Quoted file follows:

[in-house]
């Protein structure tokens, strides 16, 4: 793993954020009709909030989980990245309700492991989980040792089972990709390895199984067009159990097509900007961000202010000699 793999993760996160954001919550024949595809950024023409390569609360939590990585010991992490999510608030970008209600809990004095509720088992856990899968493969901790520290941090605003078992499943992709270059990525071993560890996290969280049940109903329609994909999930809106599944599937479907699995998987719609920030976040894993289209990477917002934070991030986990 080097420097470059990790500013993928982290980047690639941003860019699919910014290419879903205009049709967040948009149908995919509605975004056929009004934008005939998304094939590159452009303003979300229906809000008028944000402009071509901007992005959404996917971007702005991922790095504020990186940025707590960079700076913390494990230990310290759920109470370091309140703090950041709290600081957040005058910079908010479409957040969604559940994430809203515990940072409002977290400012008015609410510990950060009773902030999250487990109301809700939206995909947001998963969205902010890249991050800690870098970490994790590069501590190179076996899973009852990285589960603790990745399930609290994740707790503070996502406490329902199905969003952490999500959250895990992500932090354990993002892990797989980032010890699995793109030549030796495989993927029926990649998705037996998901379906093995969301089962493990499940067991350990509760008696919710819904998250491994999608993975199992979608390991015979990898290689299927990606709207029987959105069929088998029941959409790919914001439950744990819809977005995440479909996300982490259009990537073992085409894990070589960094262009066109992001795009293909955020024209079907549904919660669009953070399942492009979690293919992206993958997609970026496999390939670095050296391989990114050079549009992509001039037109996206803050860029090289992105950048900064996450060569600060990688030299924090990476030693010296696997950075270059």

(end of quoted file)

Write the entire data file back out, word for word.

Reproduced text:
[in-house]
């Protein structure tokens, strides 16, 4: 793993954020009709909030989980990245309700492991989980040792089972990709390895199984067009159990097509900007961000202010000699 793999993760996160954001919550024949595809950024023409390569609360939590990585010991992490999510608030970008209600809990004095509720088992856990899968493969901790520290941090605003078992499943992709270059990525071993560890996290969280049940109903329609994909999930809106599944599937479907699995998987719609920030976040894993289209990477917002934070991030986990 080097420097470059990790500013993928982290980047690639941003860019699919910014290419879903205009049709967040948009149908995919509605975004056929009004934008005939998304094939590159452009303003979300229906809000008028944000402009071509901007992005959404996917971007702005991922790095504020990186940025707590960079700076913390494990230990310290759920109470370091309140703090950041709290600081957040005058910079908010479409957040969604559940994430809203515990940072409002977290400012008015609410510990950060009773902030999250487990109301809700939206995909947001998963969205902010890249991050800690870098970490994790590069501590190179076996899973009852990285589960603790990745399930609290994740707790503070996502406490329902199905969003952490999500959250895990992500932090354990993002892990797989980032010890699995793109030549030796495989993927029926990649998705037996998901379906093995969301089962493990499940067991350990509760008696919710819904998250491994999608993975199992979608390991015979990898290689299927990606709207029987959105069929088998029941959409790919914001439950744990819809977005995440479909996300982490259009990537073992085409894990070589960094262009066109992001795009293909955020024209079907549904919660669009953070399942492009979690293919992206993958997609970026496999390939670095050296391989990114050079549009992509001039037109996206803050860029090289992105950048900064996450060569600060990688030299924090990476030693010296696997950075270059």